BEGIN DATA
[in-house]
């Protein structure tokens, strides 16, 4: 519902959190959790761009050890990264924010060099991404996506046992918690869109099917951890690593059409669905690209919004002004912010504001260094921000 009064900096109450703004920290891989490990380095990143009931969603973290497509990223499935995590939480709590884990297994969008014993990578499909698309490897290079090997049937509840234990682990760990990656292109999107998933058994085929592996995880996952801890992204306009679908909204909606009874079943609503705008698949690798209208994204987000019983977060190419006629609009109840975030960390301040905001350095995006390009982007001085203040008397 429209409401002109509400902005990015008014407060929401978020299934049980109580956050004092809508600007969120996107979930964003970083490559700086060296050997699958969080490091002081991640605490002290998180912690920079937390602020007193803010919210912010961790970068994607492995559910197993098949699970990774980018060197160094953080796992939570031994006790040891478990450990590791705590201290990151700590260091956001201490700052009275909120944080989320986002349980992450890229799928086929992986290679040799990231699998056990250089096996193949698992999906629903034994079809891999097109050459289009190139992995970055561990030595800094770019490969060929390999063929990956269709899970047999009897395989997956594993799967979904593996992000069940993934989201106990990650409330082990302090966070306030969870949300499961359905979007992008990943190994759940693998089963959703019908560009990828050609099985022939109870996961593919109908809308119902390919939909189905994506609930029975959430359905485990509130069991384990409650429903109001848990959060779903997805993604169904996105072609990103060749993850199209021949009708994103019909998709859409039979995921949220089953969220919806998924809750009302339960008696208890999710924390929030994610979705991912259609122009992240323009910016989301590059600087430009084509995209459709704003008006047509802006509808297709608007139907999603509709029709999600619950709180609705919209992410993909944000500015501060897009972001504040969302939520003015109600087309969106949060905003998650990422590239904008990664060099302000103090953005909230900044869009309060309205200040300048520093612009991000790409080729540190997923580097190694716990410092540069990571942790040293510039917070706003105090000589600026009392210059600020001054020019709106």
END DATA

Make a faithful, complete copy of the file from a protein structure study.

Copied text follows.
[in-house]
């Protein structure tokens, strides 16, 4: 519902959190959790761009050890990264924010060099991404996506046992918690869109099917951890690593059409669905690209919004002004912010504001260094921000 009064900096109450703004920290891989490990380095990143009931969603973290497509990223499935995590939480709590884990297994969008014993990578499909698309490897290079090997049937509840234990682990760990990656292109999107998933058994085929592996995880996952801890992204306009679908909204909606009874079943609503705008698949690798209208994204987000019983977060190419006629609009109840975030960390301040905001350095995006390009982007001085203040008397 429209409401002109509400902005990015008014407060929401978020299934049980109580956050004092809508600007969120996107979930964003970083490559700086060296050997699958969080490091002081991640605490002290998180912690920079937390602020007193803010919210912010961790970068994607492995559910197993098949699970990774980018060197160094953080796992939570031994006790040891478990450990590791705590201290990151700590260091956001201490700052009275909120944080989320986002349980992450890229799928086929992986290679040799990231699998056990250089096996193949698992999906629903034994079809891999097109050459289009190139992995970055561990030595800094770019490969060929390999063929990956269709899970047999009897395989997956594993799967979904593996992000069940993934989201106990990650409330082990302090966070306030969870949300499961359905979007992008990943190994759940693998089963959703019908560009990828050609099985022939109870996961593919109908809308119902390919939909189905994506609930029975959430359905485990509130069991384990409650429903109001848990959060779903997805993604169904996105072609990103060749993850199209021949009708994103019909998709859409039979995921949220089953969220919806998924809750009302339960008696208890999710924390929030994610979705991912259609122009992240323009910016989301590059600087430009084509995209459709704003008006047509802006509808297709608007139907999603509709029709999600619950709180609705919209992410993909944000500015501060897009972001504040969302939520003015109600087309969106949060905003998650990422590239904008990664060099302000103090953005909230900044869009309060309205200040300048520093612009991000790409080729540190997923580097190694716990410092540069990571942790040293510039917070706003105090000589600026009392210059600020001054020019709106």